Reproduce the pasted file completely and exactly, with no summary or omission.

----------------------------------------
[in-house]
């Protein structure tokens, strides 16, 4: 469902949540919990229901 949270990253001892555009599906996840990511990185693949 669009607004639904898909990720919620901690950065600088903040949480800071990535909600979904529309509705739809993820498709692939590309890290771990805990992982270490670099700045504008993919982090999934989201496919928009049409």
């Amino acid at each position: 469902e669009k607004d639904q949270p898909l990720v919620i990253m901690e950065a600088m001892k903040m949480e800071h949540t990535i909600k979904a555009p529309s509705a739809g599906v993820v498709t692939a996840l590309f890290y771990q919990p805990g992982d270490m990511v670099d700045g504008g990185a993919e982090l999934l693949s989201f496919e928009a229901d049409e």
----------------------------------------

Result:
[in-house]
């Protein structure tokens, strides 16, 4: 469902949540919990229901 949270990253001892555009599906996840990511990185693949 669009607004639904898909990720919620901690950065600088903040949480800071990535909600979904529309509705739809993820498709692939590309890290771990805990992982270490670099700045504008993919982090999934989201496919928009049409």
């Amino acid at each position: 469902e669009k607004d639904q949270p898909l990720v919620i990253m901690e950065a600088m001892k903040m949480e800071h949540t990535i909600k979904a555009p529309s509705a739809g599906v993820v498709t692939a996840l590309f890290y771990q919990p805990g992982d270490m990511v670099d700045g504008g990185a993919e982090l999934l693949s989201f496919e928009a229901d049409e």